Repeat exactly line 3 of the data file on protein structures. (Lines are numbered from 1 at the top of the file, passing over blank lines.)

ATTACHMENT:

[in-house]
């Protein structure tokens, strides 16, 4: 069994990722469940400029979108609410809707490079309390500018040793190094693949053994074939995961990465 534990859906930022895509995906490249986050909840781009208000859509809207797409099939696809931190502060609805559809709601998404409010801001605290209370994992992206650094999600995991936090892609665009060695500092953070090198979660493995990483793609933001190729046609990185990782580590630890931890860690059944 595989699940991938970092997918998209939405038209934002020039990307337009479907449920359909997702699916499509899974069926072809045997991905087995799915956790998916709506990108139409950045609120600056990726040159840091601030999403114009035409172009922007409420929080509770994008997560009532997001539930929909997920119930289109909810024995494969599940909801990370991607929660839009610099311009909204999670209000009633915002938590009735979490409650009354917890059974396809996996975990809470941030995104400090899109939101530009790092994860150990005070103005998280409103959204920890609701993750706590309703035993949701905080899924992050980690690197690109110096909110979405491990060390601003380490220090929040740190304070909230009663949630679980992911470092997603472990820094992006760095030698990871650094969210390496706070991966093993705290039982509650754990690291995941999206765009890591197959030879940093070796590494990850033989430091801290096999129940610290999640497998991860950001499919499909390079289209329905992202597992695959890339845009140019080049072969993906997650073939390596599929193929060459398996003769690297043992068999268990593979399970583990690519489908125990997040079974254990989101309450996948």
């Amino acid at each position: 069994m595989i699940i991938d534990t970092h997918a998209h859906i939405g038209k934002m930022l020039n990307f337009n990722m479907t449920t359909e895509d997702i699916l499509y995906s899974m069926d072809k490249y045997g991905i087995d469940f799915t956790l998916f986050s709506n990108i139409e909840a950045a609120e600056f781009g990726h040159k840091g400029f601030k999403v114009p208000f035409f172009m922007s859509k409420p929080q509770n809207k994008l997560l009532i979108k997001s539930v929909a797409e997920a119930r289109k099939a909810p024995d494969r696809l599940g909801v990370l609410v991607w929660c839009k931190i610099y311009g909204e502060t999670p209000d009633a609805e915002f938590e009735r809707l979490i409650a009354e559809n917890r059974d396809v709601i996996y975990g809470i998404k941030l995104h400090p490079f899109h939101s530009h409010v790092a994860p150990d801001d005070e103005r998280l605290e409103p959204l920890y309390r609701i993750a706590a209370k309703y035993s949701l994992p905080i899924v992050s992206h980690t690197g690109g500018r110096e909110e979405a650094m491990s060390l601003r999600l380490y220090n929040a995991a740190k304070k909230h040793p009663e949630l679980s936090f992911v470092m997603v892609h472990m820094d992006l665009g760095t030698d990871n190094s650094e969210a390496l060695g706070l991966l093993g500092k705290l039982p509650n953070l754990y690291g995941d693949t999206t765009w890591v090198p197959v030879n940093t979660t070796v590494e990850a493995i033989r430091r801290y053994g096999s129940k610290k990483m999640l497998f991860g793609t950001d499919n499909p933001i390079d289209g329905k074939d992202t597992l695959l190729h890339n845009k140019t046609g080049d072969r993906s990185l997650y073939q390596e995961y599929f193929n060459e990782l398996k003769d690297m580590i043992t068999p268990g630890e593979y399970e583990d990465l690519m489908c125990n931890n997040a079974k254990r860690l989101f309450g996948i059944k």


């Amino acid at each position: 069994m595989i699940i991938d534990t970092h997918a998209h859906i939405g038209k934002m930022l020039n990307f337009n990722m479907t449920t359909e895509d997702i699916l499509y995906s899974m069926d072809k490249y045997g991905i087995d469940f799915t956790l998916f986050s709506n990108i139409e909840a950045a609120e600056f781009g990726h040159k840091g400029f601030k999403v114009p208000f035409f172009m922007s859509k409420p929080q509770n809207k994008l997560l009532i979108k997001s539930v929909a797409e997920a119930r289109k099939a909810p024995d494969r696809l599940g909801v990370l609410v991607w929660c839009k931190i610099y311009g909204e502060t999670p209000d009633a609805e915002f938590e009735r809707l979490i409650a009354e559809n917890r059974d396809v709601i996996y975990g809470i998404k941030l995104h400090p490079f899109h939101s530009h409010v790092a994860p150990d801001d005070e103005r998280l605290e409103p959204l920890y309390r609701i993750a706590a209370k309703y035993s949701l994992p905080i899924v992050s992206h980690t690197g690109g500018r110096e909110e979405a650094m491990s060390l601003r999600l380490y220090n929040a995991a740190k304070k909230h040793p009663e949630l679980s936090f992911v470092m997603v892609h472990m820094d992006l665009g760095t030698d990871n190094s650094e969210a390496l060695g706070l991966l093993g500092k705290l039982p509650n953070l754990y690291g995941d693949t999206t765009w890591v090198p197959v030879n940093t979660t070796v590494e990850a493995i033989r430091r801290y053994g096999s129940k610290k990483m999640l497998f991860g793609t950001d499919n499909p933001i390079d289209g329905k074939d992202t597992l695959l190729h890339n845009k140019t046609g080049d072969r993906s990185l997650y073939q390596e995961y599929f193929n060459e990782l398996k003769d690297m580590i043992t068999p268990g630890e593979y399970e583990d990465l690519m489908c125990n931890n997040a079974k254990r860690l989101f309450g996948i059944k």